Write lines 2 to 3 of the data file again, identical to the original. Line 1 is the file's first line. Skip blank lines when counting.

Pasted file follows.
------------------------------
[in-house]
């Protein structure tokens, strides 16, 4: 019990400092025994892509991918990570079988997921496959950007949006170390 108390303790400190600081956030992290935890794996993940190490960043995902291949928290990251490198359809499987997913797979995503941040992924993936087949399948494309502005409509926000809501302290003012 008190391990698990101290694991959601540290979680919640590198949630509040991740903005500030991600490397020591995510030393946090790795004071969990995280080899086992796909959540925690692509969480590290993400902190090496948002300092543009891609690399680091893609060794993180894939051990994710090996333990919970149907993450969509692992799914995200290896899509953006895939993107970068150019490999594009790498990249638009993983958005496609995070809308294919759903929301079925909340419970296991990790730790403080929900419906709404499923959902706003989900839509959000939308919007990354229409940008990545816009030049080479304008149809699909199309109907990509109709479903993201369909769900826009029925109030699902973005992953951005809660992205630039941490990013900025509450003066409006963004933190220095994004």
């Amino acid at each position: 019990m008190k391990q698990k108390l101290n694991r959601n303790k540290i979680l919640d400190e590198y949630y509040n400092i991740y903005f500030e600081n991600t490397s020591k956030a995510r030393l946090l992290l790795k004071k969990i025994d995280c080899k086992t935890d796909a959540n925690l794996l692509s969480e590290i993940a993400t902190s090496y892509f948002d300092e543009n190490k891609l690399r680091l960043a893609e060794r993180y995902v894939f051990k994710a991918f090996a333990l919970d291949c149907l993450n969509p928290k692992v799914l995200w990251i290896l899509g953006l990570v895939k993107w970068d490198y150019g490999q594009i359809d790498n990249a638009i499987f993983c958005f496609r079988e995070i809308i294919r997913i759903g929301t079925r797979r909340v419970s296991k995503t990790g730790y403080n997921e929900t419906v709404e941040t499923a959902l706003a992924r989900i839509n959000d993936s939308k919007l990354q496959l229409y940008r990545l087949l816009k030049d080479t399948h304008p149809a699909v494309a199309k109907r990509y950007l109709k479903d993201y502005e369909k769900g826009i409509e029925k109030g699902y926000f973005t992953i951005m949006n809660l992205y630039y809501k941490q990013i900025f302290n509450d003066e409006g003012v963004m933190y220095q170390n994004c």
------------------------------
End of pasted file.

């Protein structure tokens, strides 16, 4: 019990400092025994892509991918990570079988997921496959950007949006170390 108390303790400190600081956030992290935890794996993940190490960043995902291949928290990251490198359809499987997913797979995503941040992924993936087949399948494309502005409509926000809501302290003012 008190391990698990101290694991959601540290979680919640590198949630509040991740903005500030991600490397020591995510030393946090790795004071969990995280080899086992796909959540925690692509969480590290993400902190090496948002300092543009891609690399680091893609060794993180894939051990994710090996333990919970149907993450969509692992799914995200290896899509953006895939993107970068150019490999594009790498990249638009993983958005496609995070809308294919759903929301079925909340419970296991990790730790403080929900419906709404499923959902706003989900839509959000939308919007990354229409940008990545816009030049080479304008149809699909199309109907990509109709479903993201369909769900826009029925109030699902973005992953951005809660992205630039941490990013900025509450003066409006963004933190220095994004």
């Amino acid at each position: 019990m008190k391990q698990k108390l101290n694991r959601n303790k540290i979680l919640d400190e590198y949630y509040n400092i991740y903005f500030e600081n991600t490397s020591k956030a995510r030393l946090l992290l790795k004071k969990i025994d995280c080899k086992t935890d796909a959540n925690l794996l692509s969480e590290i993940a993400t902190s090496y892509f948002d300092e543009n190490k891609l690399r680091l960043a893609e060794r993180y995902v894939f051990k994710a991918f090996a333990l919970d291949c149907l993450n969509p928290k692992v799914l995200w990251i290896l899509g953006l990570v895939k993107w970068d490198y150019g490999q594009i359809d790498n990249a638009i499987f993983c958005f496609r079988e995070i809308i294919r997913i759903g929301t079925r797979r909340v419970s296991k995503t990790g730790y403080n997921e929900t419906v709404e941040t499923a959902l706003a992924r989900i839509n959000d993936s939308k919007l990354q496959l229409y940008r990545l087949l816009k030049d080479t399948h304008p149809a699909v494309a199309k109907r990509y950007l109709k479903d993201y502005e369909k769900g826009i409509e029925k109030g699902y926000f973005t992953i951005m949006n809660l992205y630039y809501k941490q990013i900025f302290n509450d003066e409006g003012v963004m933190y220095q170390n994004c």